Hi fellow VIPS enthusiasts!
We are Tobias, Taylor and Emma – the new moderators for the blog “Focus on VIPS”, the official blog for the IAVCEI commission on Volcano and Igneous Plumbing Systems. We got some exciting new things coming up the conduit for the next weeks so stay tuned!
We want you to contribute to our blog!
Did you just come back from amazing field work? What are the methods you use in your lab/group? Did you just publish a new paper? Get in touch with us and contribute to our blog about what’s going on in the field of VIPS. We are aiming to make a new post fortnightly.
We highly encourage early career researchers (ECRs) to contribute to our blog, and let others know what you are doing and to get new ideas on what could be done in future through collaborations. That said, we also hope to attract some of the more experienced researchers in the field to tell us a little about their academic work and careers to inspire ECRs to try new methods or ways. We have a blog-style post format for ECRs and an interview format for the more experienced researchers.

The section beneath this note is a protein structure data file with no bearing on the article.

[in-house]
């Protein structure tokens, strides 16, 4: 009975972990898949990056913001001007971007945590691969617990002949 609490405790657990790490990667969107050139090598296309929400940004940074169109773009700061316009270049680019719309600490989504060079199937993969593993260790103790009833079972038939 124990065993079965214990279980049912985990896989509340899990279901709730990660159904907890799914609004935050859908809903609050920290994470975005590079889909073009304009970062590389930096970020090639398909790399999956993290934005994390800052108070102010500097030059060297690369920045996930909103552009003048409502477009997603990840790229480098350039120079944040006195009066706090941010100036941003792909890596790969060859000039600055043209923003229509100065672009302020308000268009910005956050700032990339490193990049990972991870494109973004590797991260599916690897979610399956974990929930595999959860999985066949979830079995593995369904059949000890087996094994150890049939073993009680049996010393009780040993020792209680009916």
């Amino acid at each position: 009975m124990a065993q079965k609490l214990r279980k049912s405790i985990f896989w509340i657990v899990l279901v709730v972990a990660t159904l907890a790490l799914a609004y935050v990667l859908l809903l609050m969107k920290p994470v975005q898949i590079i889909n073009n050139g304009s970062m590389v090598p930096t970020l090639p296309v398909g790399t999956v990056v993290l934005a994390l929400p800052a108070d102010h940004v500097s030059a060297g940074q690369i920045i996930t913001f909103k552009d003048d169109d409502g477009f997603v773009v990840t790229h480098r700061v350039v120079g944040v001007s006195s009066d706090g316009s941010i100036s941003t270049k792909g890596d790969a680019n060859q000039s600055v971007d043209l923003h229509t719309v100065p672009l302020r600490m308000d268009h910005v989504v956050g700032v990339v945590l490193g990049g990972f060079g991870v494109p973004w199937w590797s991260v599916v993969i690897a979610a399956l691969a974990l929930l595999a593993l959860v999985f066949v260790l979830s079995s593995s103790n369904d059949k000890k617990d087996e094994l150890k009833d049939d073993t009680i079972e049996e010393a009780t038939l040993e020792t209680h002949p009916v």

Tobias Schmiedel is currently a Postdoc at Uppsala University, working on magma properties and their effect on the geometry of dykes. He did his Masters in Mineralogy at the Technical University Bergakademie Freiberg (Germany). During his PhD at the University of Oslo, Tobias used laboratory experiments and 3D seismic interpretation to investigate the influence of host rock strengths on the emplacement and geometry of horizontal magmatic intrusions, i.e. sills, cone-sheets and dykes. Tobias likes hosting dinner parties and collecting gin. He is also an expert in dabbling with things in the lab and getting old machines back up and running.
Emma Rhodes is currently a PhD Student at Uppsala University and part of the Centre of Natural Hazards and Disaster Science (www.cnds.se), working on deciphering the Reyðarátindur Pluton in Iceland. She also works on hazard communication. Emma did her Masters at the University of Canterbury, New Zealand on extrusive dome features at Santiaguito, Guatemala. Emma likes rock climbing and has taken to the Swedish pass times of cross-country skiing and skating. She likes attending Tobias’ dinner parties.
Taylor Witcher just started as a PhD student at Uppsala University in May. Her project focuses on the structural geology of magma as it moves through the upper crust, and she is analyzing the resulting fracture networks in an ancient magma chamber exposed in eastern Iceland. Taylor got her Masters degree at Ludwig-Maximilian University in Munich, Germany, where she studied the viscoelastic properties of silicate melts in the laboratory as an analogue to conduit processes during volcanic eruptions. Taylor likes to paint, accumulate houseplants, and jump in any large body of water she encounters.